We are convinced that Indonesia can move in a similar direction, with similar potential benefits.
You already have a number of well-knows GI products, such as Muntok pepper, Gayo Cofee and Kintamani Coffee, but you have the potential to do so much more. To give just one example, your world-famous nutmeg seems the perfect candidate to become a highly marketable GI.
You have clear room for product diversification.
And I would also say that we don't need to wait for CEPA's conclusion to substantially improve market access. More cooperation is needed, and there is already a lot we can do.
Indonesia also needs to develop its structures to business and legal certainty. This will have a strong magnet effect to attract EU investors in the agri-food business, as well as other important sectors.
As you know, for this mission I have the support of 38 representatives of EU agri-food businesses active in sectors with large potential in Indonesia. Some of them represent very big companies, others come from small enterprises. Many of these businesses are interested in investing in Indonesia.
But they have all indicated that they hope to see improved market access conditions.
Import procedures remain complex and burdensome, and progress is sometimes hampered by a lack of transparency. Other obstacles, such as quantitative restrictions for certain products and the allocation of import licences, can make doing business too unpredictable.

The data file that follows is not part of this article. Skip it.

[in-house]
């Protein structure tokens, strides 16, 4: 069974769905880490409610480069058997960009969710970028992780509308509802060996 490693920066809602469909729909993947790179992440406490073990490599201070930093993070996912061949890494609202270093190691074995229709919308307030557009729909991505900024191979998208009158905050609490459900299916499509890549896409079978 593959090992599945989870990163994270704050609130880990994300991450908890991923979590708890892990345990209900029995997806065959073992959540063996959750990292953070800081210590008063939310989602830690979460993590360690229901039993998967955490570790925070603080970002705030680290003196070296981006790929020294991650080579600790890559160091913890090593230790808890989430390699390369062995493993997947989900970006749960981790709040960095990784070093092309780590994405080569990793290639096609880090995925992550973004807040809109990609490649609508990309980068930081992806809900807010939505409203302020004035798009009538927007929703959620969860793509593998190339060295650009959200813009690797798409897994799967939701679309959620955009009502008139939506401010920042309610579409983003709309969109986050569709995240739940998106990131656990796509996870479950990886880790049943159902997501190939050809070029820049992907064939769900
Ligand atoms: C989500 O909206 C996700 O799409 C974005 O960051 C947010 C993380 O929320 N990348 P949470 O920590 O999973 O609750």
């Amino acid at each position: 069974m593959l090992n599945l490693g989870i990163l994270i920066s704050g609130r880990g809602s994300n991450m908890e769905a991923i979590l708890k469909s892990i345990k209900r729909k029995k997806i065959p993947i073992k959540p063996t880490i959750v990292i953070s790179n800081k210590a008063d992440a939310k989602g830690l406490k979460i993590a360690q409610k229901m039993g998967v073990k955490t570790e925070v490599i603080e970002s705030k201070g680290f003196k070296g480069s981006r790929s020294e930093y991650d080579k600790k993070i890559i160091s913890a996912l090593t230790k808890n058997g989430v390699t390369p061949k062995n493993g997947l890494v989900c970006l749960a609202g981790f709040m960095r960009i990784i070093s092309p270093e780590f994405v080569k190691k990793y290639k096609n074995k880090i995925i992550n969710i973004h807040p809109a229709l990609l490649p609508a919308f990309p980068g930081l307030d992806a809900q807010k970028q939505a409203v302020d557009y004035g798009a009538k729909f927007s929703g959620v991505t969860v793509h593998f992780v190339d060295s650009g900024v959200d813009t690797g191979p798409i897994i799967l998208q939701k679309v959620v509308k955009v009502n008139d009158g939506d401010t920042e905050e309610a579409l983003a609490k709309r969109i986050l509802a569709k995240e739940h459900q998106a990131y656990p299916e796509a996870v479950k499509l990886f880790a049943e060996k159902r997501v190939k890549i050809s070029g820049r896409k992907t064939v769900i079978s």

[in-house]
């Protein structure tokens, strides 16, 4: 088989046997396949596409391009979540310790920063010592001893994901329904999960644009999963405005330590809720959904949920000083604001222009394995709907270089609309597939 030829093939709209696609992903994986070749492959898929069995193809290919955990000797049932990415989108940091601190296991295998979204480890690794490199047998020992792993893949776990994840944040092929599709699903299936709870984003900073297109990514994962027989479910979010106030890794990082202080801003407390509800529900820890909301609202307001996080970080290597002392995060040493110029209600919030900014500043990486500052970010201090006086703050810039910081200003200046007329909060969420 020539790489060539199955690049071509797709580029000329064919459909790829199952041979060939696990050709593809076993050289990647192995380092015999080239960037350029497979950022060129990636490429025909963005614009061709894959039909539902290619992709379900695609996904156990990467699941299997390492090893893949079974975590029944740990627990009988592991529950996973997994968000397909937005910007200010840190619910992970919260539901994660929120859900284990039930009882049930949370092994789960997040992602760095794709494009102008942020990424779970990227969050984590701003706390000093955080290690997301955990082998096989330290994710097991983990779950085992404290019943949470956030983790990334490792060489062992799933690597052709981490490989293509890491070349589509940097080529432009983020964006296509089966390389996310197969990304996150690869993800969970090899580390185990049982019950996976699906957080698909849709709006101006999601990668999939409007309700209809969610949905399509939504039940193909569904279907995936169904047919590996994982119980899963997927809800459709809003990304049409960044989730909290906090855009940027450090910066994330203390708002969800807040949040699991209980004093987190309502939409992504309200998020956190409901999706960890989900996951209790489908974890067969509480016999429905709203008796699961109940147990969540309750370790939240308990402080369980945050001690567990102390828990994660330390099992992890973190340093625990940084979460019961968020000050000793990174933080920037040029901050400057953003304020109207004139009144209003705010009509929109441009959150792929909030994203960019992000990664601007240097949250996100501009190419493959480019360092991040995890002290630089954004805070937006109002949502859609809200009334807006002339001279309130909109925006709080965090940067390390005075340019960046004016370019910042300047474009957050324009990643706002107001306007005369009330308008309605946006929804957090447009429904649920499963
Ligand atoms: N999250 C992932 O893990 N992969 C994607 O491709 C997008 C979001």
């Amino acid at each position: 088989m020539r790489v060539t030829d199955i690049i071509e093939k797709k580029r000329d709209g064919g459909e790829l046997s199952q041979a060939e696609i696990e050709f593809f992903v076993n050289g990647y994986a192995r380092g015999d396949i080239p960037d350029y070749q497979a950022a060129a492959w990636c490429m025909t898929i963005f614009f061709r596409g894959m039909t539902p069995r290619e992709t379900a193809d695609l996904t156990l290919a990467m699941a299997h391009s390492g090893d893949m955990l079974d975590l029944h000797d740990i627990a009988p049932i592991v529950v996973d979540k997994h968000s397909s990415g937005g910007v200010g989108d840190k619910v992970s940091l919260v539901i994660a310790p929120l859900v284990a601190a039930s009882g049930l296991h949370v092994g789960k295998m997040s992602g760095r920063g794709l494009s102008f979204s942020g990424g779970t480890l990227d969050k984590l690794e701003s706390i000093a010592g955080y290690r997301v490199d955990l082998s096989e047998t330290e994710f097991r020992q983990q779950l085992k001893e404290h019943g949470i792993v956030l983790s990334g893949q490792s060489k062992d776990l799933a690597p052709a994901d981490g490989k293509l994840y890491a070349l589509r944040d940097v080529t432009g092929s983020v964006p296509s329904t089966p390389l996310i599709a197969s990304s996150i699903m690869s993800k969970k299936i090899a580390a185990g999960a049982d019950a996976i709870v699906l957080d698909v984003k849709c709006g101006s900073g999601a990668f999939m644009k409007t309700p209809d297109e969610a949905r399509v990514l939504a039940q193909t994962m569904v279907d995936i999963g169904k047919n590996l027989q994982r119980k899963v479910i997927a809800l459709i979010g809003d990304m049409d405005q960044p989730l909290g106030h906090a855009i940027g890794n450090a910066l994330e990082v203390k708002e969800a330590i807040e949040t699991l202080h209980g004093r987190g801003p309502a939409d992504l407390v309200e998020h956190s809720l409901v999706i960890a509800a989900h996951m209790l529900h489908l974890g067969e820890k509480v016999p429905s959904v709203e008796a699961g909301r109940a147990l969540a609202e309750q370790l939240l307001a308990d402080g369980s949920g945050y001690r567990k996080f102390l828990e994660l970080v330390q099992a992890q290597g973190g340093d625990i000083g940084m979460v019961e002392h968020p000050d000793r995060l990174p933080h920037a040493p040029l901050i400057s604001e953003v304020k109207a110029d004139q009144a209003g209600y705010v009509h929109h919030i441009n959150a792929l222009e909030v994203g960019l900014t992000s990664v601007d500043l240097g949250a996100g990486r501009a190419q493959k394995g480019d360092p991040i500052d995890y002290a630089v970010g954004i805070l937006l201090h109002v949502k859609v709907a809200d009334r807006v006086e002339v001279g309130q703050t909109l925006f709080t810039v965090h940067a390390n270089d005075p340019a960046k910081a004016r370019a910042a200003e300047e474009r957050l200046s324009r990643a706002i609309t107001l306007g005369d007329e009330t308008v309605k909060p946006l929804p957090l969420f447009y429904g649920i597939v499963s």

SPS and TBT barriers are also an issue.
These limit not only trade opportunities but also possible foreign investments. Transparency and business certainty is a "pre-condition" for investors.
So the challenge for you today is to discuss ways to improve trade facilitation. We need operators, investors and policymakers to support these negotiations.
Making immediate progress on these issues would send strong positive signals to the CEPA negotiators.
I would also like to give a brief word on Halal legislation. I assure you that this is an important concern for EU operators.
But I must add that while we fully respect religious grounds, we will not accept unrealistic rules which would prevent EU trade in practice. To give just one example, manual slaughtering for poultry is not compatible with large scale production for export.
And mandatory labelling for "halal" or "non halal" is not necessary – we believe it should be optional.
EU investors will need legal certainty on this issue too. And please remember that the EU has a long tradition of exporting halal products. We are confident this will be seen as an asset by Indonesia.
Allow me to finish on a more positive note, ladies and gentlemen. The new Indonesian Government has already demonstrated positive moves toward less protectionist measures, and the simplification of procedures for imports.
We strongly encourage these steps, and urge you to transpose them into legislative acts very soon.
In conclusion, the EU is confident that Indonesia is on the right track.
CEPA is a huge opportunity for us both. And I am very confident that our current and future cooperation lead to a very positive outcome.
If we work hard, we can create enormous new opportunities for Indonesian and EU businesses.
Thank you for your attention, and I wish you the best of luck for your discussions.